Although the preferred embodiment utilizes a hard-wired TCP/IP communications protocol to facilitate communication between the pallets 120 to each other and to the system control server 160, an artisan can appreciate that other communication protocols may be utilized to accomplish communication including but, not limited to Ethernet™, X10, Wireless RF, Wireless Infrared, Bluetooth™,DeviceNet™ ModBus™ ModBus Plus™ and the like.
 One skilled in the art will contemplate additional components that may be employed to further extend the functionality and capability of the pallets 120, including, but not limited to, a global positioning satellite (GPS) receiver and transmitter allowing a pallet's 120 exact position on the globe to be tracked, load cells or scales to automatically determine the weight of a pallet 120, tilt, level and acceleration sensors to monitor load stability, as well as radio frequency identification (RFID), Bar Code readers, ID Matrix readers, or vision systems.
 In operation, the diagram in FIG. 8 illustrates the basic concept of transposition employed by one embodiment of the current invention. In this FIG. 8, the squares numbered 1 through 8 represent load-bearing pallets 120. The dark square represents an empty space. Given this configuration, either pallet 6 or pallet 8 could be moved into the empty space, leaving the space previously occupied empty. For example, if pallet 8 slides into the empty space to the right, the space it previously occupied will be left empty, allowing pallet 7 to slide one space to the right or pallet 5 to slide one space down. If pallet 5 slides down, then either pallet 2, 4 or 6 can slide into the space previously occupied by pallet 5. In this manner, any pallet 120 in the configuration can be relocated to any position on the grid 130 by simply displacing the empty space in a coordinated fashion.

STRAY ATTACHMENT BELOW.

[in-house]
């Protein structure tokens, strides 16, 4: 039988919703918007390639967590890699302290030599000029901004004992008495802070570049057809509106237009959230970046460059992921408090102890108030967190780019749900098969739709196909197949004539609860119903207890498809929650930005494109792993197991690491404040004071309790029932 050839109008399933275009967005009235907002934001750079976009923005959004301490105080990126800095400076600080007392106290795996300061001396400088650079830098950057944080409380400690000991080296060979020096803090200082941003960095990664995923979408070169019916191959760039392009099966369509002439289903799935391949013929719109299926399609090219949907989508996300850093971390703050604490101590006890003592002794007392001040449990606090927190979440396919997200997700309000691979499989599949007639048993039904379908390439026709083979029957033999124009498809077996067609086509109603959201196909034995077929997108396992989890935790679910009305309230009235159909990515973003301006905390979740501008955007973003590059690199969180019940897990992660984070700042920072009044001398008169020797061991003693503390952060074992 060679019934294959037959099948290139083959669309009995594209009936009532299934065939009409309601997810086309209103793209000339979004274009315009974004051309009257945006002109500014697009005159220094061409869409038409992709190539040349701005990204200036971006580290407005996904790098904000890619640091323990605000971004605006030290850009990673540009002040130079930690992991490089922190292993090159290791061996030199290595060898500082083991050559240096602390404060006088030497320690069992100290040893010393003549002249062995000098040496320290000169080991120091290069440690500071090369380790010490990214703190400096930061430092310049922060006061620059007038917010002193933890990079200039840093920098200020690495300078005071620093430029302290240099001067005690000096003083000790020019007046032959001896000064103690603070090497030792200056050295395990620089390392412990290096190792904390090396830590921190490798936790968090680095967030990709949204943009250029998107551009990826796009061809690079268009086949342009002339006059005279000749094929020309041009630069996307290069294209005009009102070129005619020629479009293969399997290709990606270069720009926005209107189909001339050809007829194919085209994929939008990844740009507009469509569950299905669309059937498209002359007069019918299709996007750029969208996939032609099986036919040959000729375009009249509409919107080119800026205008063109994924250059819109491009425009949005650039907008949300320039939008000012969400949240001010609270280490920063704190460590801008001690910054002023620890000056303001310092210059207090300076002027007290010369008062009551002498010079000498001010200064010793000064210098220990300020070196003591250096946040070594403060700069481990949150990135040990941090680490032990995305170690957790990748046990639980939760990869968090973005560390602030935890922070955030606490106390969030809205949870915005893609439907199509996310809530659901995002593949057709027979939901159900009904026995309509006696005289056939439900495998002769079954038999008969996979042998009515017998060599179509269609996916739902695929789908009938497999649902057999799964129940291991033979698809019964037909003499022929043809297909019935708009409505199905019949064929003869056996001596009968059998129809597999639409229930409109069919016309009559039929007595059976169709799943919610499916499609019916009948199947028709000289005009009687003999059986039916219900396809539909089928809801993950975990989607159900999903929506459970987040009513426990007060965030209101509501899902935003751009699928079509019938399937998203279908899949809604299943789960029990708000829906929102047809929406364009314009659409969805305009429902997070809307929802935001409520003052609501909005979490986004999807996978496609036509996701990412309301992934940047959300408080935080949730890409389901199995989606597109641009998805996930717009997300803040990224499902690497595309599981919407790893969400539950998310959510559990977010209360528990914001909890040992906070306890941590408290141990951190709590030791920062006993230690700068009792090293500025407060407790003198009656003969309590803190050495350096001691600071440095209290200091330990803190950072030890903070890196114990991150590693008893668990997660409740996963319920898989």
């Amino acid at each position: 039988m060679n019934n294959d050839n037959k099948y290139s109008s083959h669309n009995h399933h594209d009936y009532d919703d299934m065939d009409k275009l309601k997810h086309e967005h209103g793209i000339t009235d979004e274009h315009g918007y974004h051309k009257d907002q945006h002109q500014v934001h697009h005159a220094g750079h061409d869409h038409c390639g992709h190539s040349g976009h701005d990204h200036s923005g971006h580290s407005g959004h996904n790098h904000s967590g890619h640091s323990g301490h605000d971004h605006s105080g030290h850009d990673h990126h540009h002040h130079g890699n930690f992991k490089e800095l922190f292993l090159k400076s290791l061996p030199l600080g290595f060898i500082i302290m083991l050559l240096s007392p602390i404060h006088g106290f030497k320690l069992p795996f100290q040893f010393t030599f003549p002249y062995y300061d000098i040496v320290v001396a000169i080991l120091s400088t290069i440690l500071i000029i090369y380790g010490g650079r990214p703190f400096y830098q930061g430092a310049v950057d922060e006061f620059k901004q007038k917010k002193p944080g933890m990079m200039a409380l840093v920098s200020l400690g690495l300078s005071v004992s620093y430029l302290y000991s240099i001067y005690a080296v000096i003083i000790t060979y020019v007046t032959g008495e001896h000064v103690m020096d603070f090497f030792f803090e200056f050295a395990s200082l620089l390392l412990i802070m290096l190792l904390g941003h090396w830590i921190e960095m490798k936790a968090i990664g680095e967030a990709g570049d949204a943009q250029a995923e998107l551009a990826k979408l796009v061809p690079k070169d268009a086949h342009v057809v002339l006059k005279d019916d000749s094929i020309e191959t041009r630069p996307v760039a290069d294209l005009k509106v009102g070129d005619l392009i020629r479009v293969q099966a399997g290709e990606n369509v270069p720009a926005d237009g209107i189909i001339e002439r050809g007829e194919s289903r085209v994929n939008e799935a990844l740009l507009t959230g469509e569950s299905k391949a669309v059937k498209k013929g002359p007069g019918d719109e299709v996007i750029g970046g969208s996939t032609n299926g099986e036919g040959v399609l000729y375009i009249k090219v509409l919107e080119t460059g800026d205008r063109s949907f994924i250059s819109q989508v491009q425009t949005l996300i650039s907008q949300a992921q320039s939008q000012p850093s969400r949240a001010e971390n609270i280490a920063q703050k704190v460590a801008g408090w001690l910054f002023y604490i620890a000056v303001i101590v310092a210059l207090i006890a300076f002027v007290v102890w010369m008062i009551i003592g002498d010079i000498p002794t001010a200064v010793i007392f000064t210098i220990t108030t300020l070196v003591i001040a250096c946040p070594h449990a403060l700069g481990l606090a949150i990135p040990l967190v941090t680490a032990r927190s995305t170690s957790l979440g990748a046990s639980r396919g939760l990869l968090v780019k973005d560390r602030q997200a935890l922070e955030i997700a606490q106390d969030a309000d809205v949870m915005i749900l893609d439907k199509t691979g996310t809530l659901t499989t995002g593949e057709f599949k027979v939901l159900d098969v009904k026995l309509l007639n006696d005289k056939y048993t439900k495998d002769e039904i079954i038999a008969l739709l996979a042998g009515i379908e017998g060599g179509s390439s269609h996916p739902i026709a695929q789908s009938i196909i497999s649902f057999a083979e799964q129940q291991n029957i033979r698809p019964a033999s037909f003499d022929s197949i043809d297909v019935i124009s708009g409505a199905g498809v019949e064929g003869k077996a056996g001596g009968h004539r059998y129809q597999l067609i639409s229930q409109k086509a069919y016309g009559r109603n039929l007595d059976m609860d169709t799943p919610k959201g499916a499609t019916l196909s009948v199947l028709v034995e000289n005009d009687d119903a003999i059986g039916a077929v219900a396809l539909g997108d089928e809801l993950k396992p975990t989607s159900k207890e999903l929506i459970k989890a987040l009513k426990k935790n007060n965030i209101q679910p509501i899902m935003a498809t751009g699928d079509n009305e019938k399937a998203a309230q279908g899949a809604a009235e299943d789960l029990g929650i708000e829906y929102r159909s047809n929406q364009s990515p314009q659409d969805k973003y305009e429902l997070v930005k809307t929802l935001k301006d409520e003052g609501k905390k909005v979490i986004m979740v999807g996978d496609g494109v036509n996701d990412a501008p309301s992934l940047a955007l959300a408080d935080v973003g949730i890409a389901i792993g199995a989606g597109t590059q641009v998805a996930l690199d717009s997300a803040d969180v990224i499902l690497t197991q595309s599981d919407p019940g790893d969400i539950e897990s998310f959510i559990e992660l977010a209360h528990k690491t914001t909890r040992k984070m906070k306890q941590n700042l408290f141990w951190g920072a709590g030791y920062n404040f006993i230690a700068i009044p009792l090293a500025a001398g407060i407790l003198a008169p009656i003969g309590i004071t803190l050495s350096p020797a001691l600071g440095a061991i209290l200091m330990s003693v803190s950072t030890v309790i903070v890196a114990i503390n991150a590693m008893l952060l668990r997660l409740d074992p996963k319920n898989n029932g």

In alternate embodiments of the current invention, many more pallets 120 and empty spaces are arranged contiguously in a grid 130. As previously discussed, as long as at least one empty space exists, any pallet 120 can be relocated to any other position through this method of transposition.
 According to an embodiment of the present invention, FIG. 9 illustrates available floor space in a warehouse divided into a virtual grid 130 with storage spaces delineated by X,Y coordinates as shown.
 As illustrated in FIG. 9, the grid configuration and X,Y coordinates depicted in FIG. 9 are purely virtual in nature and do not constitute any special demarcation or apparatus on the actual warehouse floor. The X,Y coordinates do however represent the organizational structure employed by the system 100 of an embodiment of the current invention. The specific controlling methods, logic and processes are described below.
 For illustration, FIG. 10 shows the same warehouse floor as depicted in FIG. 9 superimposed with pallets 120 occupying most of the available storage positions. Accordingly, any pallet 120 in the FIG. 10 configuration can be relocated to any other available space by the transposition means previously described in FIG. 8.
 The number of unoccupied spaces in any configuration is not required to exceed one. However, an artisan can appreciate that in each installation a balance is struck between the desire to maximize available space utilization and the need to relocate pallets quickly. If the need to maximize space utilization is greater than the requirement to move pallets quickly, then fewer unoccupied spaces are maintained. If the latter requirement is greater, then more spaces are left unoccupied.
 In operation, and as previously discussed, the operator programs the system 100 with the coordinates of the layout of the floor and available spaces. A graphical user interface (GUI) (not shown) is provided to facilitate the construction and maintenance of the virtual floor layout. Likewise, a similar GUI is provided (not shown) to facilitate the construction and maintenance of the virtual representation of all pallets 120 and their locations in the configuration.